It is doubtless true that jurisdiction in equity is primarily concerned with the protection of civil property rights in those cases wherein the law has failed to provide an adequate remedy. But it is not and never has been strictly limited to this field. As far back as the reign of Henry I it was recognized that the select council (predecessors of the chancellor) would act "on all applications to obtain redress for injuries and acts of oppression wherever from the heinousness of the offense or the rank and power of the offender, or any other cause, it was probable that a fair trial in the ordinary courts would be impeded, and also wherever by force and violence the regular administration of justice was hindered." (1 Pomeroy's Equity Jurisprudence, 4th ed., pp. 35, 36.) The power and jurisdiction of equity to enjoin the maintenance of a public nuisance have always been recognized, even where the same was abatable by indictment or information and where the maintenance thereof constituted a statutory crime.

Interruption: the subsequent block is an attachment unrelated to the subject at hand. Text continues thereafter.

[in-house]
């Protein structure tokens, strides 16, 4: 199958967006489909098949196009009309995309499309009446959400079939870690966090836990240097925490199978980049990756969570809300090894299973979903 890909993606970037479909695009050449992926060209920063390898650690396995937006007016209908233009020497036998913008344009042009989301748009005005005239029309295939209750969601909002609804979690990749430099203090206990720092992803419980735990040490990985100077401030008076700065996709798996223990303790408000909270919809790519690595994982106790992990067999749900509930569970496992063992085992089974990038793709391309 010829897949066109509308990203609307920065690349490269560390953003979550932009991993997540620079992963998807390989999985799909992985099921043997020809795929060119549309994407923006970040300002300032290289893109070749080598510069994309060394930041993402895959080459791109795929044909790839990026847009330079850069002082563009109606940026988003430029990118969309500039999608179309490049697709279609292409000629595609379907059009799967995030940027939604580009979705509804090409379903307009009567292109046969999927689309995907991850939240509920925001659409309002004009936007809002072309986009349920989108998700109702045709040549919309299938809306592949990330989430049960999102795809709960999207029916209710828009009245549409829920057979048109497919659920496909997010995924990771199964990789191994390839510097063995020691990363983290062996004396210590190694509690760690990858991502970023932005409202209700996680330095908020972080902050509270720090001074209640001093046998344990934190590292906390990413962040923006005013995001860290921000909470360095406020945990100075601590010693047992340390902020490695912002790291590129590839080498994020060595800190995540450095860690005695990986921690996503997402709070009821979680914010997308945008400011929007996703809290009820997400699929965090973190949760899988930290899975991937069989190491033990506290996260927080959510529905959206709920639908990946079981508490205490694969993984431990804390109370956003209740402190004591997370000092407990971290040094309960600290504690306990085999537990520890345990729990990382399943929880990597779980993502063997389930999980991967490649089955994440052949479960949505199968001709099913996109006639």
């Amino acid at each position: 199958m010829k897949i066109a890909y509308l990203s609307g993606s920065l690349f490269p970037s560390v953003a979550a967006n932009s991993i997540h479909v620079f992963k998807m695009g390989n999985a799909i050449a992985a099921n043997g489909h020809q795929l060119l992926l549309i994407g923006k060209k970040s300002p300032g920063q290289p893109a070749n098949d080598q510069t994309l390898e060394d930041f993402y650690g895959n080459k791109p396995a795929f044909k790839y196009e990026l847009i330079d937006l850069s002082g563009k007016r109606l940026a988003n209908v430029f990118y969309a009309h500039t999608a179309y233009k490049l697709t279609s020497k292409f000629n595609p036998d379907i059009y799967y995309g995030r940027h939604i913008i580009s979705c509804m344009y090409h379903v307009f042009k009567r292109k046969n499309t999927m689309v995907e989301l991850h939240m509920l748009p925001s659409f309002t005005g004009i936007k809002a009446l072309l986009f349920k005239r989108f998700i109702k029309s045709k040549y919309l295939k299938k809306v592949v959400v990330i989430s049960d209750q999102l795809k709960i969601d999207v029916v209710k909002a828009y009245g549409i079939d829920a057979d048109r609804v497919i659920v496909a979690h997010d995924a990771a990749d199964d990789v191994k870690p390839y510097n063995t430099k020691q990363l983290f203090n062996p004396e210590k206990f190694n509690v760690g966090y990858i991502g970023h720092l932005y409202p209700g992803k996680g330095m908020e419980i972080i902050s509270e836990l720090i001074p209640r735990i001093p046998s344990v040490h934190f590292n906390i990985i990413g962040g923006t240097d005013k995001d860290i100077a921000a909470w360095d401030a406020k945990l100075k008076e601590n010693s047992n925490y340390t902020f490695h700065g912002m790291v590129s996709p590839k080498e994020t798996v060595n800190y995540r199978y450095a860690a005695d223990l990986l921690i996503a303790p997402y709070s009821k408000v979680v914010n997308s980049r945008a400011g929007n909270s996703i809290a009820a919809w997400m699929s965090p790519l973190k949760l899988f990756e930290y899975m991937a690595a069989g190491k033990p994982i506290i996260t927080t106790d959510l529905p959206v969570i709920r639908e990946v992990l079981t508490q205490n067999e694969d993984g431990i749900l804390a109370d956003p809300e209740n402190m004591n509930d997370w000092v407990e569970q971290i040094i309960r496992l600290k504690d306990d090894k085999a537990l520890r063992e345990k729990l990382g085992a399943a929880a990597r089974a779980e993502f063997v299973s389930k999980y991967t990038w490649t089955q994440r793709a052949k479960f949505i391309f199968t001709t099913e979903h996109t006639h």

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It is true, as a general rule, that an injunction will not be granted to restrain an act merely criminal, where no property rights are endangered thereby, but where property rights are endangered, the fact that the acts are criminal will not prevent a court of equity from exercising its jurisdiction. (Pierce v. Stablemen's Union, 156 Cal. 70-73 [103 P. 324] .) It is not in all cases essential that the property rights so endangered be private property rights of the party plaintiff. "As a public nuisance concerns the public generally, it is the duty of the government to take measures to abate or enjoin it. Hence it follows that the government can obtain an injunction to restrain a public nuisance without showing any property right in itself. The duty of protecting the property rights of all its citizens is sufficient to warrant issuing the injunction." (5 Pomeroy's Equity Jurisprudence, 4th ed., p. 4296; see, also, People v. Truckee Lumber Co., 116 Cal. 397, 402 [58 Am. St. Rep. 183, 39 L. R. A. 581, 48 P. 374]; Weis v. Superior Court, 30 Cal.App. 730 [159 P. 464] .) We think that the correct rule is well stated by Professor Pomeroy in the following passage from section 1894: